Similarly, using an independent clock signal CK, rather than M1, to control gate T6 while using, for example, the gates T1 and T4 as the input stages of the master and slave latches 2 and 3, respectively, also provides the synchronizer of the present invention with benefits that are not realized by the synchronizer 1 shown in FIG. 1. Therefore, although the present invention is described below with reference to FIG. 3, which shows a synchronizer that simultaneously incorporates all of these features, those skilled in the art will understand that the synchronizer of the present invention comprises one or more of these features. Furthermore, those skilled in the art will understand that other variations to the embodiment of the synchronizer 10 shown in FIG. 3 may be made that are also within the scope of the present invention.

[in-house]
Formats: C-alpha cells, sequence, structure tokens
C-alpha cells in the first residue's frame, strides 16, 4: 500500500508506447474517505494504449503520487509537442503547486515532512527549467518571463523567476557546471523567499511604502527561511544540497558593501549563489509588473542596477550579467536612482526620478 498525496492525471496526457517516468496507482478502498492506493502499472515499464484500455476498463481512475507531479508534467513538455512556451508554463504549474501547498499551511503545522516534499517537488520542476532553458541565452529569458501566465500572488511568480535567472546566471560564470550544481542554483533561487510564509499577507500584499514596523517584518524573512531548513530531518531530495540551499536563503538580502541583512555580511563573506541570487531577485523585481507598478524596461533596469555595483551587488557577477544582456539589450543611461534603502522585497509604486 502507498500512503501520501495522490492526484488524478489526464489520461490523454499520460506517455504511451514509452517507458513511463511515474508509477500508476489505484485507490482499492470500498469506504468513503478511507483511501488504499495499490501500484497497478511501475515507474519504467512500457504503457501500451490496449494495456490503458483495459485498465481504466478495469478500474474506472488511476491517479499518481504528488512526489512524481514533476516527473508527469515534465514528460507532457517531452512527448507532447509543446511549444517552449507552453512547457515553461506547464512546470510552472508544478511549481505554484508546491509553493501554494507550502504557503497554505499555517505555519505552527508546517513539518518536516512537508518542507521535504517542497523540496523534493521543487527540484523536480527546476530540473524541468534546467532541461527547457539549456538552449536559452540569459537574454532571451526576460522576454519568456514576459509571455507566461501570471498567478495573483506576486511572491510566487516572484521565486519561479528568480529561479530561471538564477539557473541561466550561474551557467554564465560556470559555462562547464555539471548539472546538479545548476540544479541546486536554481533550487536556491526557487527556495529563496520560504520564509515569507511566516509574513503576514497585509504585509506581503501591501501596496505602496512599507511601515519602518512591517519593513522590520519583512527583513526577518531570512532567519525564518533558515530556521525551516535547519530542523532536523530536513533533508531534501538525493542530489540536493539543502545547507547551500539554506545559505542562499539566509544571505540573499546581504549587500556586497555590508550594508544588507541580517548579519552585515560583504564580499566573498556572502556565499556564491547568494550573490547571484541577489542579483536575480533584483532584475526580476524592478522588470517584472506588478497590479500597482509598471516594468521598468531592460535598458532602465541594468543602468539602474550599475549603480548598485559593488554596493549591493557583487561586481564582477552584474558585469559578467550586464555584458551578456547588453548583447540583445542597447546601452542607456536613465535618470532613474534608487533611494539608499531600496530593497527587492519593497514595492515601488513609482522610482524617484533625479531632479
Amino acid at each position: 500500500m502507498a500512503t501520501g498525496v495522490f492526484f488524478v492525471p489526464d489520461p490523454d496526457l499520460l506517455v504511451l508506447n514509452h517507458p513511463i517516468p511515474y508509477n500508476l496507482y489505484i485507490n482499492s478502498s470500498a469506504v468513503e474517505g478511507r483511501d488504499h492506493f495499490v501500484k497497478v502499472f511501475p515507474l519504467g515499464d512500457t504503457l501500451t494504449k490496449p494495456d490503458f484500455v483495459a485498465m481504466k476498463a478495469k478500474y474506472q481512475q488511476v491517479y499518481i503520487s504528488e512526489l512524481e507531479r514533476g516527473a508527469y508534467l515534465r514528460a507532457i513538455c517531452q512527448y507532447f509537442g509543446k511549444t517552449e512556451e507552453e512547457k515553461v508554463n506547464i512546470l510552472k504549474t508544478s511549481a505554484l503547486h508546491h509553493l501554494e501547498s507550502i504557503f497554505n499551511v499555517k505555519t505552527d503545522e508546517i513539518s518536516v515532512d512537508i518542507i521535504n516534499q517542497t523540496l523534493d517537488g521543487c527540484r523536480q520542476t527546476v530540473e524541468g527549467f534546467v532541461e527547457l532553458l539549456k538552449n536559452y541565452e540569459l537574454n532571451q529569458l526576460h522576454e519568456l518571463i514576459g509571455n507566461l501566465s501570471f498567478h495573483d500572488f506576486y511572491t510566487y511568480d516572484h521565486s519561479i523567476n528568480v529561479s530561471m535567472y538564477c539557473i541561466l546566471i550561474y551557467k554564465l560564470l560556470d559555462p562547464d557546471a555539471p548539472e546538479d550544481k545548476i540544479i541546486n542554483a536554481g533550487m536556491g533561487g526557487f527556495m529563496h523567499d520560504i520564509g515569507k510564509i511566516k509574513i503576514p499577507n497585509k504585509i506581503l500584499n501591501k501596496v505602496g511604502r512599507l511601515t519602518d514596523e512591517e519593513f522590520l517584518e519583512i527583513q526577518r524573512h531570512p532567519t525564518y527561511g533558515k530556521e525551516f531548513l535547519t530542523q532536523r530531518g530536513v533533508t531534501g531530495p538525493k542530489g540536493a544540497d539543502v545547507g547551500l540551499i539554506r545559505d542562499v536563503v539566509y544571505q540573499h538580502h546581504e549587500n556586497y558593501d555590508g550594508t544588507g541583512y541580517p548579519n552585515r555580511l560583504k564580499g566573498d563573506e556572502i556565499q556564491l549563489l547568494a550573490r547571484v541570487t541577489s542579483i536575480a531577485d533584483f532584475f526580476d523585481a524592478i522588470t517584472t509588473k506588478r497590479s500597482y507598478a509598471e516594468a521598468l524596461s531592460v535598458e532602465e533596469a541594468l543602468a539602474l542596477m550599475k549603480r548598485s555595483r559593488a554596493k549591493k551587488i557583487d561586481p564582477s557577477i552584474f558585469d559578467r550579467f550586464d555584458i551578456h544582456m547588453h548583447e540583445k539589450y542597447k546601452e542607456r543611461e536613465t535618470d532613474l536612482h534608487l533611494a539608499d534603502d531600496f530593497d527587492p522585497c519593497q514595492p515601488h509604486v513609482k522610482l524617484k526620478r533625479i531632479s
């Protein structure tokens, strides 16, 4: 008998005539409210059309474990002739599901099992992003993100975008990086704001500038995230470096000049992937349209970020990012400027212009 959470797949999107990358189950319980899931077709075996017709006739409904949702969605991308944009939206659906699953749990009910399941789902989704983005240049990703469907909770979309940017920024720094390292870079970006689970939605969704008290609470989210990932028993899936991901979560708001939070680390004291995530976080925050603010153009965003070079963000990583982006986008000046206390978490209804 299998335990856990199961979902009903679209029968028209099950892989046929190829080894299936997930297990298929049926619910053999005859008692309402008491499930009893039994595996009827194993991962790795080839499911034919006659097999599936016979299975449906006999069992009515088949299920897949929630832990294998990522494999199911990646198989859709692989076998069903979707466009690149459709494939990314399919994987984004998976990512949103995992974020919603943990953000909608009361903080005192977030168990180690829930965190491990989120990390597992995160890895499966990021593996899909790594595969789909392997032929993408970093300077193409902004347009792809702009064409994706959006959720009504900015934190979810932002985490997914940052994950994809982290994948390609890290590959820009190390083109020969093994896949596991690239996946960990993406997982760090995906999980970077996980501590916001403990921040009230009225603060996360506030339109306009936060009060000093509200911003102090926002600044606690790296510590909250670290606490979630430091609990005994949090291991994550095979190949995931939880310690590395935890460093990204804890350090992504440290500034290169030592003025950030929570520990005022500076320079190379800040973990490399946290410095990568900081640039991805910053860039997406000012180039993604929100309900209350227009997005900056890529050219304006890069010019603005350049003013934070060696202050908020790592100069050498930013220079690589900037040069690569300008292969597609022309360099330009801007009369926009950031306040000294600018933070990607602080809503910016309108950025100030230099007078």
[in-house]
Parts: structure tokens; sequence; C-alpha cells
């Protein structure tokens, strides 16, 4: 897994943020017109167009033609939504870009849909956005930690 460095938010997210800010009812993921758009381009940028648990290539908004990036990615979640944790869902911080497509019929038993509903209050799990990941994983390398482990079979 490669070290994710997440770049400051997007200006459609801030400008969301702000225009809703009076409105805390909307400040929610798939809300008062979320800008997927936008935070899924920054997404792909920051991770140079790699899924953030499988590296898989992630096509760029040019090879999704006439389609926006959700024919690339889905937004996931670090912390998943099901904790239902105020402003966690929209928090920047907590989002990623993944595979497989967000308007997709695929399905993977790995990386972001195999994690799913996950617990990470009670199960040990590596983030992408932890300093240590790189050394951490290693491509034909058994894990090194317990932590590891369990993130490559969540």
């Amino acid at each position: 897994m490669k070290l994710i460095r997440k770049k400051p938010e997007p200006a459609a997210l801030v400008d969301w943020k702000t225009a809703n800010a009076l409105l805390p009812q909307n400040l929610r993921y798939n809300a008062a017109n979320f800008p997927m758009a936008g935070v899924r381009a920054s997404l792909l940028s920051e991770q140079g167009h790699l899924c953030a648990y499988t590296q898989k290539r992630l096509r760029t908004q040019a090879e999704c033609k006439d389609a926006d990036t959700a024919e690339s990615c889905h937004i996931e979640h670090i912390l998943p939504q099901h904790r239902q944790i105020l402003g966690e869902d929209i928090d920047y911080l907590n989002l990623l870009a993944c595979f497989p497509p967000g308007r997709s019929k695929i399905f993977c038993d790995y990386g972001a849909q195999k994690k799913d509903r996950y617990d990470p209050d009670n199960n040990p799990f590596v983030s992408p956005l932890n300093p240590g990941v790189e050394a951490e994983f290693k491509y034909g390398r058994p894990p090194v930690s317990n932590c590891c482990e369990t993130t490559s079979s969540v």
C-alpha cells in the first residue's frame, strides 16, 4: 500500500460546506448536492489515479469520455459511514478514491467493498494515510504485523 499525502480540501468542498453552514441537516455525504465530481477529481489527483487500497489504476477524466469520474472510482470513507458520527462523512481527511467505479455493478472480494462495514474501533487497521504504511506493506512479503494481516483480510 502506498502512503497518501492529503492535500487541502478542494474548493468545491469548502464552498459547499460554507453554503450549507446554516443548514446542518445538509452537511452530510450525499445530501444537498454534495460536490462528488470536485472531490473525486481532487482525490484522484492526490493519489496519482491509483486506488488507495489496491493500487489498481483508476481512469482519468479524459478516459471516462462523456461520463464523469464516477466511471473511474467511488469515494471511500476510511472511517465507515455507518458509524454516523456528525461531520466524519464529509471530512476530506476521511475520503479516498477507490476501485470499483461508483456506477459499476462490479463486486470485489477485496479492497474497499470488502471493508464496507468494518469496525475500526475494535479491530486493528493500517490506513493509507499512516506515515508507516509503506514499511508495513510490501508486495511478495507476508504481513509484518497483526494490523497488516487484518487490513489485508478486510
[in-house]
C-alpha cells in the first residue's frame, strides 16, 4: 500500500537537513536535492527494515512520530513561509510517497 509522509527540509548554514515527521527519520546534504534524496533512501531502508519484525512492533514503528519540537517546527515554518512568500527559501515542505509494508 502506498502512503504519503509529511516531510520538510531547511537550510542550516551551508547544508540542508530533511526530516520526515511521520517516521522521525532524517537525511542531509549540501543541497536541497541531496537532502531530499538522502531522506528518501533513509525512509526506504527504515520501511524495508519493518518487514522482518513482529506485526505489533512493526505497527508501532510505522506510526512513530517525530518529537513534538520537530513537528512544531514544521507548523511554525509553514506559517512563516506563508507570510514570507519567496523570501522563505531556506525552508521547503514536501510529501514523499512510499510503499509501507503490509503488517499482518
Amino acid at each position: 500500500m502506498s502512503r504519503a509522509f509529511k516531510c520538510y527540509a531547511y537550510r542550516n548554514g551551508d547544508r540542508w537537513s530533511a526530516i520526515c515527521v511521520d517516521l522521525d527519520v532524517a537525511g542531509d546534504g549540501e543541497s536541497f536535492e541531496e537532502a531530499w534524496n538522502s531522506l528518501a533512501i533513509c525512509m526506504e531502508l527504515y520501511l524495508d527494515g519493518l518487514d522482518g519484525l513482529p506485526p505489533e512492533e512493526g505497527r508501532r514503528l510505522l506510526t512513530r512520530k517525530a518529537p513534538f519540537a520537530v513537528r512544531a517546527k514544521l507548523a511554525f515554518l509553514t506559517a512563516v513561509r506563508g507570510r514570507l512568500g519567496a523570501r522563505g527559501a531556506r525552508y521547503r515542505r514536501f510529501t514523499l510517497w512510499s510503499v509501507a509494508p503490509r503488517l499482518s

In the interest of brevity, only the preferred embodiment of the present invention, which incorporates all of the aforementioned features, which are shown in FIG. 3, will be discussed herein. FIG. 4 illustrates the relative timing of the clock signals M1, S1 and CK utilized by the synchronizer 10. The timing of the clock signals M1 and S1 shown in FIG. 4 is identical to the timing of the clock signals M1 and S1 shown in FIG. 2. The clock signal CK, which controls gate T6, is the inverse of clock signal M1 during the normal mode of operations. The operations of the synchronizer of the present invention will now be described with reference to FIGS. 3 and 4.